When you’re driving in your car, and push down on the brake pedal, we unconsciously know it’s going to work. But how does it work? And more importantly, what do you watch for to make sure they keep working for you? Those are questions a brake specialist deals with every day.
Your car’s brake system is a complex system of parts and components that spreads all along your car. The easiest way to avoid brake failure is to maintain your car, and to listen to your car’s system regularly. Your brakes squeak, click and grind – its just a matter of listening and discovering when the noise changes. And using a brake specialist to keep you on a regular maintenance schedule.
In your car, the brake pedal is connected to the pistons, and the pistons are connected to the brakes. Your car will have two sets of brakes: disc front brakes and drum rear brakes. In both sets, friction is used to control and stop the car when you require them. Several things can interfere with the friction, leading to failure:
- An oil leak can eliminate the friction within the braking system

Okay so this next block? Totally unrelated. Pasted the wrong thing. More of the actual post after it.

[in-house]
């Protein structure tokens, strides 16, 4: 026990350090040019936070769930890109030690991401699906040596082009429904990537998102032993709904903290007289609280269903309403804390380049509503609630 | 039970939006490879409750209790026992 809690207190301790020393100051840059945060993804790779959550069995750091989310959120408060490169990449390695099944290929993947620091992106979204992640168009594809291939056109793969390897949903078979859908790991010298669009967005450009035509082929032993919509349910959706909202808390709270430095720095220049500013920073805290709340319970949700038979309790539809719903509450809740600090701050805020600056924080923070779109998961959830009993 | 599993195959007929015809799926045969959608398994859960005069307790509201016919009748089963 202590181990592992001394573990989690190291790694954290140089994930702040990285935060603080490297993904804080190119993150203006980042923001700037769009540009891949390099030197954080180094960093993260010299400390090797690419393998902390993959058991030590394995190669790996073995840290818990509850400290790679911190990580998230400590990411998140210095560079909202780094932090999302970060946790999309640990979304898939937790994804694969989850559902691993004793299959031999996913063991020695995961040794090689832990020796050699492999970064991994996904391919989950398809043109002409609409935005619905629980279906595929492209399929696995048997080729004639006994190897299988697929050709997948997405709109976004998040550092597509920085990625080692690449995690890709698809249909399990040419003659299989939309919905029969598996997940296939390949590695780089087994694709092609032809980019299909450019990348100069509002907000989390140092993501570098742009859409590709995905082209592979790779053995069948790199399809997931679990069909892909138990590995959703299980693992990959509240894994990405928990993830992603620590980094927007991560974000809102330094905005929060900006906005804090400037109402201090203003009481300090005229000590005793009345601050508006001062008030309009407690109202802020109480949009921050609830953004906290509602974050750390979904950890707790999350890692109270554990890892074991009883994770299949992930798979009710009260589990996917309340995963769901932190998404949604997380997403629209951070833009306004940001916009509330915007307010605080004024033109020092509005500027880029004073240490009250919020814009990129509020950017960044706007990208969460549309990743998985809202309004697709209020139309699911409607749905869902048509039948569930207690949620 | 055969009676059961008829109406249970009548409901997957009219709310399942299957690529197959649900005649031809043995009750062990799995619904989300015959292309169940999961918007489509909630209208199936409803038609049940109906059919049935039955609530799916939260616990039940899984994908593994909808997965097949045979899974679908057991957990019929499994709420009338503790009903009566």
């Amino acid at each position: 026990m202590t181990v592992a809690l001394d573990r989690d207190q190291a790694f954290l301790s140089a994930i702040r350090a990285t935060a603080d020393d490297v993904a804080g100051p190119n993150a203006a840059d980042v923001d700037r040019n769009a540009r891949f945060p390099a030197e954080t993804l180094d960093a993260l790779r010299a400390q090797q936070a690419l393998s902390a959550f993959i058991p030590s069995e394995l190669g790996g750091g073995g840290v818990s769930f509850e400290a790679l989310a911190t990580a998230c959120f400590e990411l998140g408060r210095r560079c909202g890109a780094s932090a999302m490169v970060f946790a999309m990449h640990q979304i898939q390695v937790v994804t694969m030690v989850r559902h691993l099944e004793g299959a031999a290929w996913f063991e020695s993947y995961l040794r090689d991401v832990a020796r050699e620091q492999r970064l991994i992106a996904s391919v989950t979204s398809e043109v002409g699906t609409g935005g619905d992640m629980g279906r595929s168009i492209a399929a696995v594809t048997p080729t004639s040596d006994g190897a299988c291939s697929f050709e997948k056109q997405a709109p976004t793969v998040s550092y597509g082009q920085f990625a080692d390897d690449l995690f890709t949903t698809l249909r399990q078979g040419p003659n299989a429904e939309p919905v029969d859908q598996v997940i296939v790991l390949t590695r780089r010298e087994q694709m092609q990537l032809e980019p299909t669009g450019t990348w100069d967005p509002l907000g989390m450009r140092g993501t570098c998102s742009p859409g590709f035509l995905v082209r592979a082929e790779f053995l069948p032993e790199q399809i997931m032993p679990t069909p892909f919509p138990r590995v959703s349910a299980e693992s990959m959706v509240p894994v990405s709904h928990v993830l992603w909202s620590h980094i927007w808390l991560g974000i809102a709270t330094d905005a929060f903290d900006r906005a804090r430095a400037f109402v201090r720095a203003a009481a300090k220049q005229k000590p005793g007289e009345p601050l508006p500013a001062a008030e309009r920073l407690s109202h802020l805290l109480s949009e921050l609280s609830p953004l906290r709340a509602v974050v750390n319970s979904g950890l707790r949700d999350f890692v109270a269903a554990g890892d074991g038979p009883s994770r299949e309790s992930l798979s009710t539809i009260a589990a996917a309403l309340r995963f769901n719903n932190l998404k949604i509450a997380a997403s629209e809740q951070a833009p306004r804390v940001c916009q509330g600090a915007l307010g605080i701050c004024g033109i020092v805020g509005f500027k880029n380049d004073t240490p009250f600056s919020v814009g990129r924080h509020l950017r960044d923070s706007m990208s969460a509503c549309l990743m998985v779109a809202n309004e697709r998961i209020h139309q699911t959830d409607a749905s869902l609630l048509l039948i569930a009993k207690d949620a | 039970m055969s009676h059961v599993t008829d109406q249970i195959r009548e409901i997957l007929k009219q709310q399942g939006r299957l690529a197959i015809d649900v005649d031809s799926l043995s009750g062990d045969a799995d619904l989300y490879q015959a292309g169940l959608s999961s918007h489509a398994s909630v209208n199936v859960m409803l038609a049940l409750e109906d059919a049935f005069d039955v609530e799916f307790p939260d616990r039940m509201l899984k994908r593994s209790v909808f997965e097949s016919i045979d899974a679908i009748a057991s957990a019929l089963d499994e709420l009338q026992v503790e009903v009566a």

- If brakes routinely overheat, they can create hard spots in the brake rotors or drums. These hot spots resist friction, reducing the grasping mechanism within the brake system.
- A squeaking noise can indicate thin or wearing brake pads. Replacing brake pads early can prevent future maintenance. If pads wear down past the pads to the rotors, it can cause further damage, and cost even more to replace.
Take notice of your cars messages. Your antilock brake system (ABS) light will come on at the first sign of damage. You may also start hearing squeaking or grinding noises when you apply the brakes. Or you begin to feel a pulse in your brake pedal, or a pull or grab to one side or the other during the braking process.
Instead of waiting or ignoring the problem, check in with your brake specialist today.